CBN retains lending rate at 14 per cent … in spite of Finance Ministers call for cut
Central Bank of Nigeria (CBN) Monetary Policy Committee (MPC) has resolved to retain all previous monetary policy instruments rates.
The Committee in a meeting yesterday in Abuja took the decision not minding the earlier prediction by the Minister of Finance, Kemi Adeosun that low interest rate if maintain would boost the economy.
Addressing journalists at the end of the two-day meeting, the CBN Governor, Godwin Emefiele, said the apex bank decided to hold the lending rate in order to maintain its primary objective of price stability. , “the Committee assessed the relevant risks, and concluded that the economy continues to face elevated risks on both price and output fronts. However, given its primary mandate and considering the limitations of its instruments with respect to output, the Committee elected to retain the current stance of policy.
“Conscious of the need to allow this and other measures like the foreign exchange market reforms to work through fully, the Committee decided to retain all the monetary policy instruments at their current levels.”
Emefiele said, all 10 MPC members voted to:Retain the MPR at 14.00 per cent;
Retain the CRR at 22.5 per cent; Retain the Liquidity Ratio at 30.00 per cent; and
Retain the Asymmetric Window at +200 and -500 basis points around the MPR.
Announcing the Committee’s Considerations, he said, the Committee acknowledged the weak macroeconomic performance and the challenges confronting the economy, but noted that the MPC had consistently called attention to the implications of the absence of robust fiscal policy to complement monetary policy in the past.
“The Committee also assessed the impact of its decision to tighten the stance of monetary policy by raising the MPR in July 2016. At the time, the Committee understood the complexity of the challenges facing the economy and the difficulty of arriving at an optimal policy mix to address rising inflation and economic contraction, simultaneously. The Committee also recognized that monetary policy had been substantially burdened since 2009 and had been stretched.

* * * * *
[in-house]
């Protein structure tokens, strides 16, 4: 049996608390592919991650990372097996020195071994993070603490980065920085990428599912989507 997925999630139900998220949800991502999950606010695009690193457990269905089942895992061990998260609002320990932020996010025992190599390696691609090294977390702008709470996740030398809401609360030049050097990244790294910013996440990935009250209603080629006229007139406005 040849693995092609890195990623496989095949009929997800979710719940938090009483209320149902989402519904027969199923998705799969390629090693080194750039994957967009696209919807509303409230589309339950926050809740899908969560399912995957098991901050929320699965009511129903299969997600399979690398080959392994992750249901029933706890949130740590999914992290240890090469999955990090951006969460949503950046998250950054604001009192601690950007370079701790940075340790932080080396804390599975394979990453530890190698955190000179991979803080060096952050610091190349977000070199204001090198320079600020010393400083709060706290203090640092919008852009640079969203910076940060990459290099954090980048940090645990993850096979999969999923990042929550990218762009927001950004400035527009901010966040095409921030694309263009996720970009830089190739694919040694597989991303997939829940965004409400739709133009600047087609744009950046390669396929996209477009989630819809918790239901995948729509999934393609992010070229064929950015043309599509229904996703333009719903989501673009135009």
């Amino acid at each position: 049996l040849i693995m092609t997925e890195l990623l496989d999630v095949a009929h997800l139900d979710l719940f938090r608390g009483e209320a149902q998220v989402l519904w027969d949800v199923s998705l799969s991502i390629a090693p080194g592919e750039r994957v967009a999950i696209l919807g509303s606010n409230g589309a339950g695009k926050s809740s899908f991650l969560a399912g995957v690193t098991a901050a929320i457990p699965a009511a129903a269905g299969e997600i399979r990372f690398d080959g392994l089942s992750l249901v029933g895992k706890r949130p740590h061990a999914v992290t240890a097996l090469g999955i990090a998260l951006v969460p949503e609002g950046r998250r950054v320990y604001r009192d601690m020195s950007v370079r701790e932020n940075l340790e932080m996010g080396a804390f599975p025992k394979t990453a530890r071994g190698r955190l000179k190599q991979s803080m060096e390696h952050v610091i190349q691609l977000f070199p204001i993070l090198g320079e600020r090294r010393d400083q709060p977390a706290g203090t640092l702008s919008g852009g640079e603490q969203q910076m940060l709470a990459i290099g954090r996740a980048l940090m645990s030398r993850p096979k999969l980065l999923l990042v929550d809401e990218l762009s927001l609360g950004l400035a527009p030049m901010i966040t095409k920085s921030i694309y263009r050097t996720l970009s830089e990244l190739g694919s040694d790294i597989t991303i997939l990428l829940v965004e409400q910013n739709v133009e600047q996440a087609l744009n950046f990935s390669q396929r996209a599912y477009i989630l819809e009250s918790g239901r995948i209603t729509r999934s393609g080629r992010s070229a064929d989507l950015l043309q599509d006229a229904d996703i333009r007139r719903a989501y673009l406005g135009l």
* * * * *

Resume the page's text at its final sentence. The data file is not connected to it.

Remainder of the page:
“The Committee noted that new capital flows into the economy, approximately US$1 billion, had come in since July, while month-on-month inflation has declined continuously since May 2016. Against this background, members reemphasized the need to prioritize the use of monetary policy instruments in dealing essentially with stability issues around key prices (consumer prices and exchange rate) as prerequisites for growth.
“The MPC noted that stagflation is indeed a very difficult economic condition with no quick fixes: having been imposed by supply shocks as well as fiscal and current account (twin) deficits.
“Consequently, the policy framework must be reengineered urgently to provide a lever for reversing the negative growth trend. While the imperative for ensuring financial system stability remains, the MPC reiterated the fact that monetary policy alone cannot move the economy out of stagflation.
“The MPC considered the numerous analysis and calls for rates reduction but came to the conclusion that the greatest challenge to the economy today remains incomplete fiscal reforms which raise costs, risks and uncertainty.
“The calls came mainly from the believe that reducing interest rates will spur credit growth, not only in the private sector but also by the public sector, which will help provide liquidity to stimulate consumption and investment spending.
“The Committee was of the view that in the past, the MPC had cut rates to achieve the above objectives; but found that rather than deploy the available liquidity to provide credit to agriculture and manufacturing sectors, the rate cuts provided opportunities for lending to traders who deployed the same liquidity in putting pressure on the foreign exchange market which had limited supply, thus pushing up the exchange rate.